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Businesses ‘vulnerable’ if they fail to confront climate risk

Republished from


By Gavin Hinks

Academics insist business leaders need to take the Paris climate change agreement seriously or increase the risks to their business models.


Businesses that fail to understand that policy makers were serious about cuts to carbon usage at the Paris COP 21 meeting in December risk making themselves “vulnerable”, according to a report from senior academics.


Writing in response to a consultation run by the Task Force on Climate-Related Financial Disclosures, academics warn that businesses must adjust.


“…business models reliant on the assumption that governments were not serious in Paris are looking increasingly vulnerable,” say writers Dimitri Zenghelis and Lord Nicholas Stern of the ESRC Centre for Climate Change Economics and Policy, and the Grantham Research Institute on Climate Change and the Environment.


“What matters for ‘climate risk’ is that companies have a strategy in place to transition their business models to ones that are valuable once serious climate policies are in place, or once climate damages have accrued.


“This needs to be formulated into specific forward-looking strategies and scenarios, broken down by components regarding policies, technologies, weather and other salient risks.”


The Task Force, set up by the Financial Stability Board of the G20 group of countries and chaired by Michael Bloomberg, was created to develop voluntary climate-related risk disclosure guidance. In its first report published in March the Task Force set out fundamental principles for disclosure. A final report, including voluntary guidelines, will be produced by the end of 2016.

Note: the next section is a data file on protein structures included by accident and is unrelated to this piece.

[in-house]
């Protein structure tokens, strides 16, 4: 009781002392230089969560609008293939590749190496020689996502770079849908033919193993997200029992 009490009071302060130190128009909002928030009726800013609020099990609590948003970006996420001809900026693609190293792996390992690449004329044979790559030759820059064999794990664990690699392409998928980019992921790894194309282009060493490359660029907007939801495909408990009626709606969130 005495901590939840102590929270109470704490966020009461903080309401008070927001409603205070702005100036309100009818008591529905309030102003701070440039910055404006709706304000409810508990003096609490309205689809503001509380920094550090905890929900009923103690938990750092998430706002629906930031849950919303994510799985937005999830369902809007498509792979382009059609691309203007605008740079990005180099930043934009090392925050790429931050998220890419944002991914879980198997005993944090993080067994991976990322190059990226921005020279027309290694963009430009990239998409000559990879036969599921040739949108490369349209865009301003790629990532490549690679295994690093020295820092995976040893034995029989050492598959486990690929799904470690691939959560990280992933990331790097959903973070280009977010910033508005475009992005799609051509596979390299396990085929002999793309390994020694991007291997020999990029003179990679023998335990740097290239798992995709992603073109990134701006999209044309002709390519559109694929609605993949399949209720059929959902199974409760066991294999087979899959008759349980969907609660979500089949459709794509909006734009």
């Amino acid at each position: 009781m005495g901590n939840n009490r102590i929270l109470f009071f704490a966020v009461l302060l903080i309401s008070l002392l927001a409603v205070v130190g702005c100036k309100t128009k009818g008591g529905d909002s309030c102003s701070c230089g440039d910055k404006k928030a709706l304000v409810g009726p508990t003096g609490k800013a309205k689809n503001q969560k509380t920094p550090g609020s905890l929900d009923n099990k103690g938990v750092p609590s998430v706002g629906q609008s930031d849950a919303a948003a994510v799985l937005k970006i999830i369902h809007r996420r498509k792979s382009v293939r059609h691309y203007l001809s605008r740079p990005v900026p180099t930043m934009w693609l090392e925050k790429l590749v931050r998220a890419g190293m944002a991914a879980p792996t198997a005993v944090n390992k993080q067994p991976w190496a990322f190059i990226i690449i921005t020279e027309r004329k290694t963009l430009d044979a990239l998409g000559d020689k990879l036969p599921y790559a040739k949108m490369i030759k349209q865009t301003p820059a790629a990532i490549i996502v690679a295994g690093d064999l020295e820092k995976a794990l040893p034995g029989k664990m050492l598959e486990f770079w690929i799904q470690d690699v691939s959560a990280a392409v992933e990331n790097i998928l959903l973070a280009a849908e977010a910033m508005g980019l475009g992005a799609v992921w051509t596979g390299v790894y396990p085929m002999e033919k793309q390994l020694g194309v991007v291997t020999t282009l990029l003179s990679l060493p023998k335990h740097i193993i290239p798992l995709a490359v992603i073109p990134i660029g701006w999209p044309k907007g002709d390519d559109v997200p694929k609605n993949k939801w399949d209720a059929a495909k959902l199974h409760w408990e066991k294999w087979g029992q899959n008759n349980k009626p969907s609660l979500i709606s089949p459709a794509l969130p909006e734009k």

Michael Bloomberg

Michael Bloomberg. Photo: Rubenstein, Flickr.


The academics in their submission say the Task Force should tackle the “absence of forward-looking assessment of business vulnerability” to climate change. They also want stress tests for risks associated with climate change.


“The danger is that too much data that is not salient is collected. The metrics needed to quantify a forward assessment are less straightforward than, say, data on emissions, but a simple yet credible forward-looking statement of strategy may be more valuable in informing investors than reams of backward-looking data. Resilience requires the presence of forward risk management and hedging strategies.


“In addition to answering the question ‘what is your most likely scenario?’ investors will seek to ask ‘what will you do in alternative scenarios such as a net zero emissions world?’ The answer to this puts market players in a better position to assess market capitalisation,” says the submission.


In reporting its next phase of work the Task Force says on its website: “In general, climate-related disclosures should be subject to good- governance processes and address as comprehensively as possible the significant impacts of climate change on the company’s business and the company’s strategy for managing related risks.”